Since Gitlin some time ago was anointed by the mainstream media as a
spokesperson for the movement of the 60s, I thought it useful to trace
the path he took to arrive at that position. To suggest that his
analysis requires a scholarly evaluation is to give it more credit than
it's due. Sometime ago I did pick apart his statement that the left in
the 60s made a mistake by not supporting Hubert Humphrey against Richard
Nixon in 1968. If Gitlin was actually capable of serious analysis he
would have realized that had the movement in the 60s been willing to
support a hawk like Humphrey, Humphrey would not have been the
The only reason that he was on the ballot was that LBJ had become afraid
of the movement to the extent that he was afraid of being assassinated
in Chicago in 68. If the movement had not been as strong as it was or
was perceived to be by Johnson at the time, he would have run for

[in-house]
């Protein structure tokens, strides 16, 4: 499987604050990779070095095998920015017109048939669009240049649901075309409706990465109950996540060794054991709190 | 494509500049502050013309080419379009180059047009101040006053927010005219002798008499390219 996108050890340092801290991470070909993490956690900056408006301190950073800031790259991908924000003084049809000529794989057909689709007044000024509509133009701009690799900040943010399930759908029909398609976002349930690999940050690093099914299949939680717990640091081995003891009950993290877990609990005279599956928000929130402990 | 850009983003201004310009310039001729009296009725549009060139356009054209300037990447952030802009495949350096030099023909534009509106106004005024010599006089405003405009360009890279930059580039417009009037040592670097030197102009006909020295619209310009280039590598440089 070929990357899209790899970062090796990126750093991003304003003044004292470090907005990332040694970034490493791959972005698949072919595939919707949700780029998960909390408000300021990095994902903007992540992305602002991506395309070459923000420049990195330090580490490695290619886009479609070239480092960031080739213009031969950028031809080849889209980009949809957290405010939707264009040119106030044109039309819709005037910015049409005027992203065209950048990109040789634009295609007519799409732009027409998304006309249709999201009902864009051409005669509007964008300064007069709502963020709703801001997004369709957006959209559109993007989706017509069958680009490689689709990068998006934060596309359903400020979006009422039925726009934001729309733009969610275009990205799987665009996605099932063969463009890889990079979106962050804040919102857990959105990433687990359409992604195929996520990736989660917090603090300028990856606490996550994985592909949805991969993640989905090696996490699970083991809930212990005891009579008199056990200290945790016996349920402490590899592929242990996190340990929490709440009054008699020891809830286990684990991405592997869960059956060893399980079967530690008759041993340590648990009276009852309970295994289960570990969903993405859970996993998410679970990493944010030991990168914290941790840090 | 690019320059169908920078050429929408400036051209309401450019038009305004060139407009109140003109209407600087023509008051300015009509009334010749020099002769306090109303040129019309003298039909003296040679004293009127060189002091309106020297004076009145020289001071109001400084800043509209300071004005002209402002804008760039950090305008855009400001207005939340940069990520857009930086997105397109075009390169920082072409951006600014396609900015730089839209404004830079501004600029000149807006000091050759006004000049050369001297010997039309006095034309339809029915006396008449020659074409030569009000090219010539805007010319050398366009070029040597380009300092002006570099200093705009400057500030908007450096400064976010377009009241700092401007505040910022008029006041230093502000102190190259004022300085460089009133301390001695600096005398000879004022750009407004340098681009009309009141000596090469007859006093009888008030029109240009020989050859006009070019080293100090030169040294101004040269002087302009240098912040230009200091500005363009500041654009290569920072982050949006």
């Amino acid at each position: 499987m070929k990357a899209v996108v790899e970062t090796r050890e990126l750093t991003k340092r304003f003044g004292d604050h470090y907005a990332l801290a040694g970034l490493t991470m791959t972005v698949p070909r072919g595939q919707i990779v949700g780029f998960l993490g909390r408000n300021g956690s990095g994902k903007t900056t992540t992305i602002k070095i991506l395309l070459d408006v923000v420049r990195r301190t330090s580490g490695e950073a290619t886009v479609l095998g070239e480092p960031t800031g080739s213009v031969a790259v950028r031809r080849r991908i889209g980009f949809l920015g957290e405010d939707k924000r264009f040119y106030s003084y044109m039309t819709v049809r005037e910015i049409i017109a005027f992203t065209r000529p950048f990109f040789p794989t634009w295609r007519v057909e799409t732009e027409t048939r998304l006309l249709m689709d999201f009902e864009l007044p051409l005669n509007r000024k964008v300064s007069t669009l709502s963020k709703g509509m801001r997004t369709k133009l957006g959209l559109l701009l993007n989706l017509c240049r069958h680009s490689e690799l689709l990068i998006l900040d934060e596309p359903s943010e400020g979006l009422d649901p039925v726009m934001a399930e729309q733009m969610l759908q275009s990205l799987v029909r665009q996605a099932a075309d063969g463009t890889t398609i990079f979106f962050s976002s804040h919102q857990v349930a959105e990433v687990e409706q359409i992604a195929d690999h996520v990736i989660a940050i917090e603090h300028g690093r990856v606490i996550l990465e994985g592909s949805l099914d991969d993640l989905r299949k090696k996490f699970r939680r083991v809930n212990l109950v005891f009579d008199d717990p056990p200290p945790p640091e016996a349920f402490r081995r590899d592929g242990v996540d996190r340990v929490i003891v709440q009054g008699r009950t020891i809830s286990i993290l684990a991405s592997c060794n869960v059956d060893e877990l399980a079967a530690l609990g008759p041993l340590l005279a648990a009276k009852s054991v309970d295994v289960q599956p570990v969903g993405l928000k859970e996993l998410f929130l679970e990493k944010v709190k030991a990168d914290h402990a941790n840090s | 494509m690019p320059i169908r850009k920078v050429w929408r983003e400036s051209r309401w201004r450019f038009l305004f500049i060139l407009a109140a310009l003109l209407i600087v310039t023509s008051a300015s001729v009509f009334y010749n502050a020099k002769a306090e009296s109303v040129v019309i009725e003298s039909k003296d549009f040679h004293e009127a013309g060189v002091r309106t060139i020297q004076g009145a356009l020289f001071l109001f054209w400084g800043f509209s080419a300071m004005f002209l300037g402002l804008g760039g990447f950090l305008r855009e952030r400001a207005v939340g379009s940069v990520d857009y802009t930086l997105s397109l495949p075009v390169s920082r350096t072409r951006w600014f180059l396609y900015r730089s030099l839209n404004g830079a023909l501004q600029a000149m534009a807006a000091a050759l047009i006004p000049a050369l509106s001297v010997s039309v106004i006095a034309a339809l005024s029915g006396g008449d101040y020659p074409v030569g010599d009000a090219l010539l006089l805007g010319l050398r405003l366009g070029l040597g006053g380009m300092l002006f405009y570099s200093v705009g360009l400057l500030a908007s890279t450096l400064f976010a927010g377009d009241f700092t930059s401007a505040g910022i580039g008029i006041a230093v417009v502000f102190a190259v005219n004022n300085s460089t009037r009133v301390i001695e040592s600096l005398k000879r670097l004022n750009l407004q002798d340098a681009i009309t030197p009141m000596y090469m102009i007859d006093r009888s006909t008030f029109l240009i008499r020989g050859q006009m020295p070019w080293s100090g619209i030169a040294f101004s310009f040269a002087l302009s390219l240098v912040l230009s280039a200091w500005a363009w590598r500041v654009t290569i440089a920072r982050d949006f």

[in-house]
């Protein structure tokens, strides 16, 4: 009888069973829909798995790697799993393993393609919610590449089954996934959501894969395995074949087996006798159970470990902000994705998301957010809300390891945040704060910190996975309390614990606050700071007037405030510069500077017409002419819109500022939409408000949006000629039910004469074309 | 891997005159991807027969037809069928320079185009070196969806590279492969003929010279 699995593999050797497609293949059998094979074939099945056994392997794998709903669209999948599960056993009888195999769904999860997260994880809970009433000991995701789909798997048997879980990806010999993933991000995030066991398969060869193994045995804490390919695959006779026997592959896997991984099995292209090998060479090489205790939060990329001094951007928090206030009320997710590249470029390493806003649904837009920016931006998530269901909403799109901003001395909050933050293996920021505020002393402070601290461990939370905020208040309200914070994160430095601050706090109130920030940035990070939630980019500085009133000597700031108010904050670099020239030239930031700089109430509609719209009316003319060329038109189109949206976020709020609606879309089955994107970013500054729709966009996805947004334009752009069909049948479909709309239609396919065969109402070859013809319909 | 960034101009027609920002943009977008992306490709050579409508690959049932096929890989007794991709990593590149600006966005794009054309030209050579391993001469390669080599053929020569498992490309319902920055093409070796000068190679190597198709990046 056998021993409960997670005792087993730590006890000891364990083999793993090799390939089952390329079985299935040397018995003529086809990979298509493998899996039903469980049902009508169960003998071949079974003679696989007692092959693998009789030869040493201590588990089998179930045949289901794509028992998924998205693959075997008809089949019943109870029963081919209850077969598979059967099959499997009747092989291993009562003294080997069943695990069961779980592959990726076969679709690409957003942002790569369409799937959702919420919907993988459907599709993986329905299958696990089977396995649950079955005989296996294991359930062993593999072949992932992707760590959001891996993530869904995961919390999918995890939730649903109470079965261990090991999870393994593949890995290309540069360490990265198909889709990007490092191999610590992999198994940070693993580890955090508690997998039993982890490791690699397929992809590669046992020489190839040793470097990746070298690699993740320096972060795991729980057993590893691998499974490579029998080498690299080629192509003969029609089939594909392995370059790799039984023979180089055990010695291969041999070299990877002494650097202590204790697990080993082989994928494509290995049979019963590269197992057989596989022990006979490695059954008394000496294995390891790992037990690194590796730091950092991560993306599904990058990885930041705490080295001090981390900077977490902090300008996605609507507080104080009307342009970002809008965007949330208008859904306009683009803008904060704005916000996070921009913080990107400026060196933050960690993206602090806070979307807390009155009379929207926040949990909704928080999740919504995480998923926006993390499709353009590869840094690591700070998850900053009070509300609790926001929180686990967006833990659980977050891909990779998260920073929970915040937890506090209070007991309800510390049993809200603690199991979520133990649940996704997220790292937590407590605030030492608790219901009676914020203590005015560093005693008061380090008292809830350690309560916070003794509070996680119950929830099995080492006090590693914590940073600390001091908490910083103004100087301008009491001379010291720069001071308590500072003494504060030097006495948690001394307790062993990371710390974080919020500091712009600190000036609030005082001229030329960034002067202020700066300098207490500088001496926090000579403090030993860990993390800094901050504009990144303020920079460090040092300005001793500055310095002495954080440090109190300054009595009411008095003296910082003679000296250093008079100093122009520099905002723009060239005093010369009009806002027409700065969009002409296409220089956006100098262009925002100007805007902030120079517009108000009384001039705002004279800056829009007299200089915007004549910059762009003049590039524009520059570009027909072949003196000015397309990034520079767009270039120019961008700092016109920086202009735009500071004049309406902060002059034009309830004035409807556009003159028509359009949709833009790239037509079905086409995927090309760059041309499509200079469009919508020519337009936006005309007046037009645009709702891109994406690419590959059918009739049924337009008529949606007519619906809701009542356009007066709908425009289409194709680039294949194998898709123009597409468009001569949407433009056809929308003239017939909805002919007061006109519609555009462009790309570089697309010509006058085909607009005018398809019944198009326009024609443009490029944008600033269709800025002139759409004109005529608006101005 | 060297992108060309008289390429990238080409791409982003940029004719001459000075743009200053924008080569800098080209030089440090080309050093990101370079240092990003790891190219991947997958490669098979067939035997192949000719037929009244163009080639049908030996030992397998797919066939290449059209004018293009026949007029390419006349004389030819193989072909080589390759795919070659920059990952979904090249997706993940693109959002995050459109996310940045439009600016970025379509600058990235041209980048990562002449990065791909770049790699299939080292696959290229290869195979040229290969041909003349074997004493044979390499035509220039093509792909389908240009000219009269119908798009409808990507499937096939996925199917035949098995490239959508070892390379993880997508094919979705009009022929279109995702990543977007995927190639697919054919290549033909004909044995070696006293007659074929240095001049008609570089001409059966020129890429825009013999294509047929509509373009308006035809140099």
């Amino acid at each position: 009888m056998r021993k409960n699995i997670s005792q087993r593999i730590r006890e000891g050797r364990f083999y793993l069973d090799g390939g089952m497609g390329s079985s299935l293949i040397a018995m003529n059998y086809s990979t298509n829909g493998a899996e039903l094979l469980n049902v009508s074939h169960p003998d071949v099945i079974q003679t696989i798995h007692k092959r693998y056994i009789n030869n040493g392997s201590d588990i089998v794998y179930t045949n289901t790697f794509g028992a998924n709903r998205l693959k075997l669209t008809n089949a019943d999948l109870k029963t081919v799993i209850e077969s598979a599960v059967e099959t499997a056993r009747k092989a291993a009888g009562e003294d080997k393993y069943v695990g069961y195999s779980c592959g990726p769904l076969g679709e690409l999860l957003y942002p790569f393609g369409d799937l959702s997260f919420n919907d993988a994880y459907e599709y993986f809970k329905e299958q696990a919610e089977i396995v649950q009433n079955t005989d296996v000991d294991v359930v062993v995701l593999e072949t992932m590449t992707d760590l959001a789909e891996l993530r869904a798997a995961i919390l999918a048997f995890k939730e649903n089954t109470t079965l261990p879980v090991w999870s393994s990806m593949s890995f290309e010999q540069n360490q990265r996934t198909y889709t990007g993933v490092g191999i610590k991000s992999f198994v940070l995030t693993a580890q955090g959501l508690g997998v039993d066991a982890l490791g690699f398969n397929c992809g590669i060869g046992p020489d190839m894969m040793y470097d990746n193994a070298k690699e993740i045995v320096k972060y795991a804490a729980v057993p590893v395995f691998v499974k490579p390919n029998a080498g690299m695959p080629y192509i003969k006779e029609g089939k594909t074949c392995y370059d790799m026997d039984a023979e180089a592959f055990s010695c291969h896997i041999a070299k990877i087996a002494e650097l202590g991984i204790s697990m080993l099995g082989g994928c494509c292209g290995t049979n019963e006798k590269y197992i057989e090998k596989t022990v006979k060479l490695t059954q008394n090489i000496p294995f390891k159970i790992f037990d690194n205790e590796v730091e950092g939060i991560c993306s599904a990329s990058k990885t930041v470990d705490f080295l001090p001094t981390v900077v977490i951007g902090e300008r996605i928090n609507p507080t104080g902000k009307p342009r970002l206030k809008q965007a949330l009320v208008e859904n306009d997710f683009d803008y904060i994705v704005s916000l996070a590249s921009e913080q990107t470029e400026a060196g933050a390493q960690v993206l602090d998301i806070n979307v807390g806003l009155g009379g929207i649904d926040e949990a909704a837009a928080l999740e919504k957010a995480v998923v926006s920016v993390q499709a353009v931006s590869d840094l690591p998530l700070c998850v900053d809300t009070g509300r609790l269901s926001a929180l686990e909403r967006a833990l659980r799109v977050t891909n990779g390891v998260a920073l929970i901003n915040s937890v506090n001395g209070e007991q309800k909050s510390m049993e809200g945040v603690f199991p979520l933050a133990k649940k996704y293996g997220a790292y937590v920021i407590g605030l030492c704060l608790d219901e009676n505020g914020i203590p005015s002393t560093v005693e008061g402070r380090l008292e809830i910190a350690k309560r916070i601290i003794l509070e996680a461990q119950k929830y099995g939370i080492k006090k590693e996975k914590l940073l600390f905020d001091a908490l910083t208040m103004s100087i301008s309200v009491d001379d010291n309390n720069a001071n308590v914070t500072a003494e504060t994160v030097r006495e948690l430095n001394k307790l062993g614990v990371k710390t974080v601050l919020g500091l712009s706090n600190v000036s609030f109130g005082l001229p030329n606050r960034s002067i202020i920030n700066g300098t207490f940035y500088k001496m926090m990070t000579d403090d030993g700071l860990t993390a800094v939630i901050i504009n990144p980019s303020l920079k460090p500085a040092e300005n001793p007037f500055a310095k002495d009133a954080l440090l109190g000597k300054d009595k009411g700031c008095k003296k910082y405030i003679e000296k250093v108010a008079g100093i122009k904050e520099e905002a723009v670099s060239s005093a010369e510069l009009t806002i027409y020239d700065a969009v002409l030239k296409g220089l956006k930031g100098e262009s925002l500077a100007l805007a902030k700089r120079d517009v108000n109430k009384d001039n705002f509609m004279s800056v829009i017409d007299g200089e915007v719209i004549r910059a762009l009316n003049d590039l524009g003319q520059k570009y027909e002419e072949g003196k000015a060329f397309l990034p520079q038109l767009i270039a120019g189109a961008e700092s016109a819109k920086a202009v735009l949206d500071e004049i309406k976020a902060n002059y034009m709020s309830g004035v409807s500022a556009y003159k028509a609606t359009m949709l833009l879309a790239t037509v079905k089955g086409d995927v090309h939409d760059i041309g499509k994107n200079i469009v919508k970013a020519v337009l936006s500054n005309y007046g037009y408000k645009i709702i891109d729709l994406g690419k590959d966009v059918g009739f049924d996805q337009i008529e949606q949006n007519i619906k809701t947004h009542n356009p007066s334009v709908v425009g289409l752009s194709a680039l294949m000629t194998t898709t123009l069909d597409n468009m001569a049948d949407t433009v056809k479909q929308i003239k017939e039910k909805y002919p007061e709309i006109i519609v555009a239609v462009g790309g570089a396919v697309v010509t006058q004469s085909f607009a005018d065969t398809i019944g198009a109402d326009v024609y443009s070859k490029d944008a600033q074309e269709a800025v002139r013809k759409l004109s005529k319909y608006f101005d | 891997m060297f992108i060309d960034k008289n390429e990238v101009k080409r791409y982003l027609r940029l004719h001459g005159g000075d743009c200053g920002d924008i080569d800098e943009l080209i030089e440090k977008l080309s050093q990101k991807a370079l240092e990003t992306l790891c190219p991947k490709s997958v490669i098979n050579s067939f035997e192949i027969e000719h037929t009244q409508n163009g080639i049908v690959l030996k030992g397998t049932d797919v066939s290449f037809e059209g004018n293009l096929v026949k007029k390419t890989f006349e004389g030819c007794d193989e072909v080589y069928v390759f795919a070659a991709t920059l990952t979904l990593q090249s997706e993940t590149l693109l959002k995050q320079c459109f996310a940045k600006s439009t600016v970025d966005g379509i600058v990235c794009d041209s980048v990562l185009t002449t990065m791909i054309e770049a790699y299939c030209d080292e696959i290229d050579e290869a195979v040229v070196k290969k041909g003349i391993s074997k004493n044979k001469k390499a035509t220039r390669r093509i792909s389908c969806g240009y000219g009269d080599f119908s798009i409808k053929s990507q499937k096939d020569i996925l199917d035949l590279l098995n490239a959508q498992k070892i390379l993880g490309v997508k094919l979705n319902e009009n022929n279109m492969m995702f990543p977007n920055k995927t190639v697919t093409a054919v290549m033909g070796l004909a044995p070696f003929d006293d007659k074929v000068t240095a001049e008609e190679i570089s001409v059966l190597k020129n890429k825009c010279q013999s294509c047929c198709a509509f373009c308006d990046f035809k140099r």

re-election. Presumably Gitlin's reply to that would be that, in that
case, we should have supported LBJ.
There are some things that Gitlin has written with which I agree but the
intellectual foundation from which he arrives at his conclusions was
corrupted long ago.
From: Mark Bunster <firstname.lastname@example.org>
> Subject: Re: [sixties-l] Todd Gitlin on the war (fwd)
> - --- monkerud <email@example.com> wrote:
> > I have to agree with Jeff, particularily to the extent, "who cares?"
> > Gitlin hasn't had any influence in the left since about 1971... I saw
> > him around that time in San Francisco for an evening and he had had
> > an emotional breakdown because he had become isolated from the
> > movement. Does anyone take him seriously anymore, or did they ever?
> > best, Don
> It seems odd to me that both Don and Jeff are more interested in determining
> whether Gitlin is a "part of the movement," than they are in evaluating his
> analysis. Does his "influence in the left" have any bearing on the truth to his
This archive was generated by hypermail 2b30 : Sat Nov 10 2001 - 16:25:35 EST